(This article appeared in the May issue of Computers in Libraries magazine.)
By now nearly every large research library is deeply involved in user surveys, and we depend on the data they produce as we craft flexible goals for changing times. Survey data is even more important when external review committees are charged to review the library’s mission, because evidence-based metrics provide a crucial basis for understanding and rating performance and service goals. Indeed, the data often fall out in our favor, as local history has often shown. In 1997 UC – Berkeley charged a “blue ribbon committee” to review The University Library in an era of state budget shortfalls. The University Library engaged its community quite effectively, relying on survey data as part of the process. In 2012, another blue ribbon committee was formed for the same reasons. The 1997 venture garnered strong support for building the staff and collections budgets, and raised consciousness levels in general. The current committee, hard at work as we go to press, has an updated charge to identify the most important objectives for all library services. Intensive survey work preceded the formation of the blue ribbon committee and definitely influenced its charge.
Although research libraries vary quite a bit in their operational structure, there are commonalities among peer institutions, and so survey work is always broadly interesting. With that in mind, I will leave aside my thoughts about the “destacked” library, and focus on the survey responses that were gathered on the Berkeley campus during fall 2012.
“Central to the University’s Mission”
After years of tight budgets, the University Library at UC – Berkeley found itself once again facing many hard decisions about its near and long-term future. Library leaders responded proactively in 2012, launching an internal “re-envisioning” process. Once they had data in hand, they took their findings to the faculty and campus administration. The survey reached more than 4,000 faculty, students, and staff. Read all about it on the Library’s web site (see Attitudes toward Re-Envisioning the UC Berkeley Library, an Online Survey of the UC Campus Community, http://www.lib.berkeley.edu/AboutLibrary/re_envision.html ).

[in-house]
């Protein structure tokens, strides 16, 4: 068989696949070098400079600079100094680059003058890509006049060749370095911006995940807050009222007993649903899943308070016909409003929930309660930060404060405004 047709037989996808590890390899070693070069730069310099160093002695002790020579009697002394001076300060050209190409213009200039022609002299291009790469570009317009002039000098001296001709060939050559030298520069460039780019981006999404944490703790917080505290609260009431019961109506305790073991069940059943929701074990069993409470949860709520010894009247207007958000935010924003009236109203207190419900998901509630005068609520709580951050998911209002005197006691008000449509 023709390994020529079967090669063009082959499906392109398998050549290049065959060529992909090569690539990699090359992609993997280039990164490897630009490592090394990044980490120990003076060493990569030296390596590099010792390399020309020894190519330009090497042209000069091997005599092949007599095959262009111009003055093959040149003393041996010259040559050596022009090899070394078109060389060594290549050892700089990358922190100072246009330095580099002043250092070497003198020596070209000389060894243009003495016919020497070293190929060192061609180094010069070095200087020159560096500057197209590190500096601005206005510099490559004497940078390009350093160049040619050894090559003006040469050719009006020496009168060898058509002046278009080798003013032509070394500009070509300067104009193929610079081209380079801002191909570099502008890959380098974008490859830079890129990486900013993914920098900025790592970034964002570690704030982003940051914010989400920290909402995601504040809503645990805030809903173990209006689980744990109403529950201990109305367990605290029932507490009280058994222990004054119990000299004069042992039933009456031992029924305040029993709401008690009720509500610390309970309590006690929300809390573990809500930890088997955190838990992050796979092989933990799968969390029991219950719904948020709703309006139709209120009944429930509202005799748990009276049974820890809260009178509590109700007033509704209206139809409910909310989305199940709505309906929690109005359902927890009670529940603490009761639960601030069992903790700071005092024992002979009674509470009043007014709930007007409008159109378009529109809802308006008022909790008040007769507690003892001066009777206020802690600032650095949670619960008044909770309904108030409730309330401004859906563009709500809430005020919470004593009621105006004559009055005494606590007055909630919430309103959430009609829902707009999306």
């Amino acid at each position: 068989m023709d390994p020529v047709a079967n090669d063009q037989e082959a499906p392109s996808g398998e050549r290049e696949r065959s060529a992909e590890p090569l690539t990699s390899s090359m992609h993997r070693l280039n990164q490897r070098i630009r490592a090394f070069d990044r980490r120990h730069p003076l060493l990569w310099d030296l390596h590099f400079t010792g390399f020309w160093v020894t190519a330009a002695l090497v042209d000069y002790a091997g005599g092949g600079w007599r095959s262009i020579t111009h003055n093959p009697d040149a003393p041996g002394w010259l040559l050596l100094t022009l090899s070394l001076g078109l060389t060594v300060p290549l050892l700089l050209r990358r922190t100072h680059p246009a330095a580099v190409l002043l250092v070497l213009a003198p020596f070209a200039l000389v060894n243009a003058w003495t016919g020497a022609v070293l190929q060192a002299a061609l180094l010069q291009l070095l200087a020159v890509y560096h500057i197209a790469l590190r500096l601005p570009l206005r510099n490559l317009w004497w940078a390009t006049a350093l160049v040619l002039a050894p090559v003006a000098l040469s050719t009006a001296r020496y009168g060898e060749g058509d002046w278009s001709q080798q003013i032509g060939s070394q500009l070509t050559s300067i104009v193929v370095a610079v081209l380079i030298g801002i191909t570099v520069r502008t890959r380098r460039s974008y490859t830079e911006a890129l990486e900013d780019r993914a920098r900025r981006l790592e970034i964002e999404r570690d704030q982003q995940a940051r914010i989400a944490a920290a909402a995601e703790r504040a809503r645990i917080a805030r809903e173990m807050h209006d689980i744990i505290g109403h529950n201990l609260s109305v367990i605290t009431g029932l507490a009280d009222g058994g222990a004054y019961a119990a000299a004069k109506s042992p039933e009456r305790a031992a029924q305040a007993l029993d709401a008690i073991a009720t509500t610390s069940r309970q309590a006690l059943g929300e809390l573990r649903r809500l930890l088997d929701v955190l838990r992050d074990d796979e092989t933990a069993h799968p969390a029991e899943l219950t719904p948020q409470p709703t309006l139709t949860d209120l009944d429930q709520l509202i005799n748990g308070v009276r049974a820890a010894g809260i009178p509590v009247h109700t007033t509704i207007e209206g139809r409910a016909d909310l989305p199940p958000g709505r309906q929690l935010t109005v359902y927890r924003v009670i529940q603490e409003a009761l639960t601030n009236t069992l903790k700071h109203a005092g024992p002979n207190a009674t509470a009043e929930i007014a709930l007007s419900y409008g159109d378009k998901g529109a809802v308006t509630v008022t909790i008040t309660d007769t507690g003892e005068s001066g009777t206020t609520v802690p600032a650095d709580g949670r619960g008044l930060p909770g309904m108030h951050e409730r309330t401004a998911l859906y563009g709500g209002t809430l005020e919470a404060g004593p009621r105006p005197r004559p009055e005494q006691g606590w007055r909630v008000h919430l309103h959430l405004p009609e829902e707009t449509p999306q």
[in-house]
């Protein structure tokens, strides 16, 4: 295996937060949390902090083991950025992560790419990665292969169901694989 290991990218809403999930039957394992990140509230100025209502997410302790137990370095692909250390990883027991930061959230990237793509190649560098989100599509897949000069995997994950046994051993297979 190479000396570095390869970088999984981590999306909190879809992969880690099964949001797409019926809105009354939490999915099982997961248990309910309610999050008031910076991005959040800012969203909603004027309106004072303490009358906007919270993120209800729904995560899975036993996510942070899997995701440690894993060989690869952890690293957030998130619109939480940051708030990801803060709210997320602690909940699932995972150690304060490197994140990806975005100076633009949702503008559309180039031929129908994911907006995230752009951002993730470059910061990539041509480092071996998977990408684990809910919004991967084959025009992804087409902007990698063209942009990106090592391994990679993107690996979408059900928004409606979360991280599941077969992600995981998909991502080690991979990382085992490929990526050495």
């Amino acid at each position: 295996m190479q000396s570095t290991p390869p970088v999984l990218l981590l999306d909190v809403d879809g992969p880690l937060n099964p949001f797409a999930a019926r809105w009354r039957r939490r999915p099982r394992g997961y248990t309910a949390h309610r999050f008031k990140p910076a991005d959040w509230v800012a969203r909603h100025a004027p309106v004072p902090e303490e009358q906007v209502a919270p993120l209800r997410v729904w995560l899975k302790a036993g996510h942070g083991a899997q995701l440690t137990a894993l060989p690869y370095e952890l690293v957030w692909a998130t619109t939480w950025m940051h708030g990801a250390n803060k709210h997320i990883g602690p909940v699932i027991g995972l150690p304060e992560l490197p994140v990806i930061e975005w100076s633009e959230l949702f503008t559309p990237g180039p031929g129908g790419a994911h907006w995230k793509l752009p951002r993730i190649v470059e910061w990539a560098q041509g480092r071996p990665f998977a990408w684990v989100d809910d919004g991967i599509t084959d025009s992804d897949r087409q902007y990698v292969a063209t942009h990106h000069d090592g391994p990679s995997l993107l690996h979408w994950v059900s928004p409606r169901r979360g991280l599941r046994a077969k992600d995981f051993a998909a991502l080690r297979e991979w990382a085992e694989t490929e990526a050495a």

The re-envisioning process and accompanying survey data attracted favorable attention, and a blue ribbon committee was charged to study the situation and make strategic recommendations. Survey data were influential from the get-go. The survey produced one of those “keystone” metrics we always to hope to achieve: seven in 10 users said they used the library a “great deal” or a “fair amount.” The data suggest that the library is central to the University’s mission, to be sure, but another intriguing mindset was revealed. It turns out that “liking” the library inevitably means liking librarians, and the majority of survey respondents hold them in high esteem. Indeed, the survey also confirmed that the interactions we have with patrons leave them better off than they were before. This finding is a crucial value point that we need to return to over and over again, especially since debates about library space and budgets often tilt toward self-service and self-directed research models as a solution to staffing challenges.
The value of “high touch” services is confirmed elsewhere in the survey, too. At its core, the surveyors wanted to discover whether patrons preferred “stand alone, full service” subject libraries (of which there are many on campus), or whether they would accept “hub and cluster” services points. The latter would allow a much-reduced staff to pool their efforts—a big savings, as it would give the University a basis for permanently reducing of the total FTE in the library. But graduates and undergraduates expressed greater comfort with the full-service approach, which was welcome news. The faculty split 50-50 on this point, but a 50 percent favorable rating for stand alone, full service locations is nonetheless a compelling number.
“High Quality Collections?”
The responses on collection issues are particularly intriguing. The need to maintain high quality collections was a clear priority among all segments of the respondents. Moreover, they agreed that keeping collection funding levels robust was more important that trying to keep every service location open. This implies that in order to preserve collections and help them grow, the campus user community accepts—on some level—that service locations may need to be consolidated.
However, it is hard for library patrons to grasp that collections require a substantial amount of working hours to develop, maintain and preserve. It is easier to view collections as complete artifacts that are just waiting to be tapped, whether in digital or print form, and to miss the fact that they are the work of collection developers. But that belief may be changing. Another metric shows that even though “collections” stand as a distinct priority for the library, librarians were once again highly valued. When queried, users ranked the tasks of selection, cataloging and archiving, reference, and (interestingly) instruction as important.